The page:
Kennedy, Gregor; Dalgarno, Barney; Gray, Kathleen; Judd, Terry; Waycott, Jenny; Bennett, Susan; Maton, Karl; Krause, Kerri-Lee; Bishop, Andrea; Chang, Rosemary; and Churchward, Anna, 2007, The Net Generation are not big users of Web 2.0 technologies: Preliminary findings, In R. Atkinson, C. McBeath, S. Soong & C. Cheers (Eds.), Annual Conference of the Australasian Society for Computers in Learning in Tertiary Education (pp. 517-525), Singapore: Nanyang Technology University.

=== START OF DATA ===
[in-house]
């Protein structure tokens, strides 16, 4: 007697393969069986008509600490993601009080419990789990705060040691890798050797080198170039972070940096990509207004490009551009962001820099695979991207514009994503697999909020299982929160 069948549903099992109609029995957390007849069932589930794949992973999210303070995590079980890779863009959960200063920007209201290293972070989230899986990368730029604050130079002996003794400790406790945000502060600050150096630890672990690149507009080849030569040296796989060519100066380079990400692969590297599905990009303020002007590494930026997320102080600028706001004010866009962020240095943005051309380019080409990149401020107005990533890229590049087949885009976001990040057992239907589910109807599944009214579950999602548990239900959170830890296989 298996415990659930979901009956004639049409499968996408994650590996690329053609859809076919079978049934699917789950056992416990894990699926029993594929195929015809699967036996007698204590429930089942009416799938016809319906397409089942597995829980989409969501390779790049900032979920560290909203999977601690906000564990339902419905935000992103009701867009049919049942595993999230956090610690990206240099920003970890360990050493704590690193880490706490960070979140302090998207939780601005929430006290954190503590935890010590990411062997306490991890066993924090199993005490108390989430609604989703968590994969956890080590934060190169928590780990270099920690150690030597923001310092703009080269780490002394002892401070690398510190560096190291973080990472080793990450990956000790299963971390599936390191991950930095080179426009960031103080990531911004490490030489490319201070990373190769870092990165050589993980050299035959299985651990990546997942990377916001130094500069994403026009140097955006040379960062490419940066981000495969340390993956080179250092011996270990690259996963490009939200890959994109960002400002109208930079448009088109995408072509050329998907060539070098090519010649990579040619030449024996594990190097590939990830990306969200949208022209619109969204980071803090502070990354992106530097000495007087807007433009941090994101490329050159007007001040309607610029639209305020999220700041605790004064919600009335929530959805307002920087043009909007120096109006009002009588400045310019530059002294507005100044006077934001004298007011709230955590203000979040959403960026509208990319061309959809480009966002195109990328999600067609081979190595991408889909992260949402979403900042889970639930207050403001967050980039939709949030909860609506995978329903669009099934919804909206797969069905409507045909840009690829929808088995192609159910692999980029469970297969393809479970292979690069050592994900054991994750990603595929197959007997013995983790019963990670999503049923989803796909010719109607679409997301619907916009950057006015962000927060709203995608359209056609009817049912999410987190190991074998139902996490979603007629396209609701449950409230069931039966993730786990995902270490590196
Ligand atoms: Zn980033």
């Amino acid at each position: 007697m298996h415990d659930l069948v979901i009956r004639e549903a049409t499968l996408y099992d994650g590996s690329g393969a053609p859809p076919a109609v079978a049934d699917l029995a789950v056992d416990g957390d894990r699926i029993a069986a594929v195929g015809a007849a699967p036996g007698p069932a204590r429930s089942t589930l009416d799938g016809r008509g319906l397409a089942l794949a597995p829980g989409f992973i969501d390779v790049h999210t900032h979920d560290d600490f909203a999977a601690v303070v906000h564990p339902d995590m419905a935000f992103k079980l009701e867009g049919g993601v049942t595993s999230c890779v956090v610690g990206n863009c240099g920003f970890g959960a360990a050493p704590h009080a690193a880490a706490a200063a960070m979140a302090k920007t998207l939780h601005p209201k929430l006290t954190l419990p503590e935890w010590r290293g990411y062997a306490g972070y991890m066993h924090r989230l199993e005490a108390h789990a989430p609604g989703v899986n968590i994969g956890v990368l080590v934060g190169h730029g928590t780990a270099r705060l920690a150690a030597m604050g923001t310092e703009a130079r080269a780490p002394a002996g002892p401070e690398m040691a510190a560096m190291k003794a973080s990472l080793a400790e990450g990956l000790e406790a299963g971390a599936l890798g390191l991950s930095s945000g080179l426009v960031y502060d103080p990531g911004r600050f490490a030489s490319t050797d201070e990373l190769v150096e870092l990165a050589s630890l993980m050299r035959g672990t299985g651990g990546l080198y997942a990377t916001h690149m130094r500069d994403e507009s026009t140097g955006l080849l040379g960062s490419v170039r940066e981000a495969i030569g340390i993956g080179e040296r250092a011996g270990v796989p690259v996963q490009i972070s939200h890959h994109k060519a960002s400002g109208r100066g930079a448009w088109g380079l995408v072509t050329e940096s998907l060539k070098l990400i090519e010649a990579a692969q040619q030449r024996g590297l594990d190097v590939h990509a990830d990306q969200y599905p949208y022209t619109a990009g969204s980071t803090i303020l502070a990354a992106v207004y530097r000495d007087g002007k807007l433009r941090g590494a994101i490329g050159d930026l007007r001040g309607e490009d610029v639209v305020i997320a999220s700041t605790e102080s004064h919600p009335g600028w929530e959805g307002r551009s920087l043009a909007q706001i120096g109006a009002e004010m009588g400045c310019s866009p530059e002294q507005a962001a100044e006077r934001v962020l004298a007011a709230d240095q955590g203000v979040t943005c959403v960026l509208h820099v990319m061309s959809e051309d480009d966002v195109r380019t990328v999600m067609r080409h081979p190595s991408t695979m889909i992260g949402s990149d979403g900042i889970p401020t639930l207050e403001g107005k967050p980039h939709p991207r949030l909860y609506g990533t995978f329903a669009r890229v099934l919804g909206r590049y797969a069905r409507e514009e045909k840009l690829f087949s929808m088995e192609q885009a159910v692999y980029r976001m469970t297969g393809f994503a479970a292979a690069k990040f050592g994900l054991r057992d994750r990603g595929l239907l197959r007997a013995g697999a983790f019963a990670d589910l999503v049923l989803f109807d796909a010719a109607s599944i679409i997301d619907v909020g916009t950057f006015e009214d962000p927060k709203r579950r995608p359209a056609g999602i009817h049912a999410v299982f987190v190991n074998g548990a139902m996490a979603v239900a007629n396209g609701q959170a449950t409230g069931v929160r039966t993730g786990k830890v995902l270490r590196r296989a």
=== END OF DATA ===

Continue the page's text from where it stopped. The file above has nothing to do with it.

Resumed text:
A great deal has been written over the past few years about the characteristics of a new generation of students and the implications for teaching and learning. This generation, which has variously been referred to as the ‘Net Generation’, ‘Digital Natives’ and ‘Generation Y’ are claimed to be very different to their predecessors in their familiarity with technologies and the regularity with which they use them. Additionally, some commentators have claimed that their immersion in technology during their developmental years has changed the way that they learn and perhaps even the physiology of their brains. This paper reports on some preliminary results from a large cross-institutional study of the implications for University teaching of the characteristics of this generation of students. This paper focuses in particular on the results of a survey of the frequency with which 2588 first year students at the University of Melbourne, the University of Wollongong and Charles Sturt University, use 41 different applications of new technologies in their study and personal lives. The results indicate that there is greater diversity in frequency of use of technology than many commentators have suggested. Importantly, the use of collaborative and self-publishing ‘Web 2.0’ technologies that have often been associated with this generation is quite low. The results of this large survey suggest that to accept the claims of some of the commentators on the changes needed in universities to cater for this generation of students without undertaking further research is likely to be a substantial mistake.